In your hearts, honor Christ the Lord as holy, always being prepared to make a defense to anyone who asks you for a reason for the hope that is in you; yet do it with gentleness and respect. – I Peter 3:15
As with any Biblical instruction, it is a Christian’s responsibility to follow these words of St. Peter. Just as we are to be ready to give an answer, we must do so with both gentleness and respect. And as with any Biblical instruction, it behooves the Christian to be sure to understand it well so we do not misunderstand.
For though the same Church is spread throughout time and space, different communities within her can often have different character, different inclinations, and different failings. There are some things each community is good at, some things it is terrible at, and those within who are not anchored to the rest of the historic Church are unable to tell the difference. There is a danger inherent in this lack of discernment that C.S. Lewis described in The Screwtape Letters:
We [demons] direct the fashionable outcry of each generation against those vices of which it is least in danger and fix its approval on the virtue nearest to that vice which we are trying to make endemic. The game is to have them all running about with fire extinguishers whenever there is a flood, and all crowding to that side of the boat which is already nearly gunwale under.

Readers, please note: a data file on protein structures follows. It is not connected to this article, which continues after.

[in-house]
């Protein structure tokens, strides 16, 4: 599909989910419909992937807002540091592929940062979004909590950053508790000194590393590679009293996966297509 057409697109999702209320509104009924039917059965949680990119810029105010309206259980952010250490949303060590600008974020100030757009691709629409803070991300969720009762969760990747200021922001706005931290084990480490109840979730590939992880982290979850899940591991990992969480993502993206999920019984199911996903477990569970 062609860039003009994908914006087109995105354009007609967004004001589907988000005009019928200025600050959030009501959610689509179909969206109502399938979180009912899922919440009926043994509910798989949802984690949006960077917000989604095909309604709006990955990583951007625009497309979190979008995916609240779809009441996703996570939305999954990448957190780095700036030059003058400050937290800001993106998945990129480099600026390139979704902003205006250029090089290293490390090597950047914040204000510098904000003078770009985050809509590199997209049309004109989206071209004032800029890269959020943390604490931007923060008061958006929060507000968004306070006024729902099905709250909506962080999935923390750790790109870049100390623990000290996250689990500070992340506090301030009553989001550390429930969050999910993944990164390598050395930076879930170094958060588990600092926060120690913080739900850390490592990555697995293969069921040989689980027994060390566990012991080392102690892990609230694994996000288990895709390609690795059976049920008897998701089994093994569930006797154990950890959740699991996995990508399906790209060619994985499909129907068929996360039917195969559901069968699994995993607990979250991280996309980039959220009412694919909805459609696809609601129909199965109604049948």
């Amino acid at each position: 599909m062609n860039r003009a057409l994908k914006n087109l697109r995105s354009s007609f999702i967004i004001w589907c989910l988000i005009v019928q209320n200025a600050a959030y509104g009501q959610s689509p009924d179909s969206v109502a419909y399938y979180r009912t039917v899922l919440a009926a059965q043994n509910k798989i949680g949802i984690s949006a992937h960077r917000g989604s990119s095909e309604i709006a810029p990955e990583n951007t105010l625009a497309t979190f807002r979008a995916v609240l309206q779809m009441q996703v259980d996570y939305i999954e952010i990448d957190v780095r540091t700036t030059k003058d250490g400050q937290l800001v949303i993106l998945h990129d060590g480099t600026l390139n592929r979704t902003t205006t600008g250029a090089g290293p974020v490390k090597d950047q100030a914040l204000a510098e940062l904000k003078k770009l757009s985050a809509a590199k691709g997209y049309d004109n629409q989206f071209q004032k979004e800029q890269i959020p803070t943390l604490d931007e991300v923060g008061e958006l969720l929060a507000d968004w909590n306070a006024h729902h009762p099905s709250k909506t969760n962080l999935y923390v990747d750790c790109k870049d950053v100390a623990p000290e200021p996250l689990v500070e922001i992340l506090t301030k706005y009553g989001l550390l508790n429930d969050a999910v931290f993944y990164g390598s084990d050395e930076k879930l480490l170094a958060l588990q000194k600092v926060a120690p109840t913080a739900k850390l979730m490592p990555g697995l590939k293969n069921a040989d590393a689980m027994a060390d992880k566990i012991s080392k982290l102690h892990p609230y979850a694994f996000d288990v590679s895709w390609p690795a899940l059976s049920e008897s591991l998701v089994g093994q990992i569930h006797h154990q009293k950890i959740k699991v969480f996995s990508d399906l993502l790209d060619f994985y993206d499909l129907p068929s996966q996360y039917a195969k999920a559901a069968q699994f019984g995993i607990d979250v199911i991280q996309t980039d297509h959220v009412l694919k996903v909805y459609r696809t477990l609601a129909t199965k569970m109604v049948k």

American Christians very much lean to the lukewarm and pusillanimous side—particularly when it comes to defending the faith as Peter instructs. Though Christ warned us that we would be hated by the world, we have taken on a terrible fear even of the world’s mere dislike and disdain. We are far more terrified of causing offense to a few than we are of leaving the Gospel undelivered to the masses. We do this out of the depths of our sensitivity and sentimentality—very prominent characteristics of this age which we confuse with the virtue of compassion.
Thus, when many Christians read Peter’s instructions, they do so in a way that pushes them even further off-balance—away from courage & zeal and closer to worldliness. They believe that when Scripture exhorts gentleness and respect, its really calling for ‘niceness.’ This is very unfortunate, because they are not at all the same thing.
Gentleness is simple enough. When we treat someone or something gently, we act with deliberate carefulness so as not to inadvertently cause harm. If we handle a fragile vase, for example, we takes precautions and do not apply more force or pressure than the vase can handle. We do the same when we are gentle towards a person—we take care to avoid causing harm or injury.
Respect is also straightforward. We respect something when we treat it as though it is what it is. For example, we respect a boundary by not crossing it or a rule by not breaking it. Likewise, we respect people when we treat them as though they are what they are—human beings made in the image of God at the very least. We also sometimes add special respect for those who hold special offices. We treat our parents or our president with a special kind of respect because they are more than just our neighbors—we offer courtesy and obedience in keeping with their station.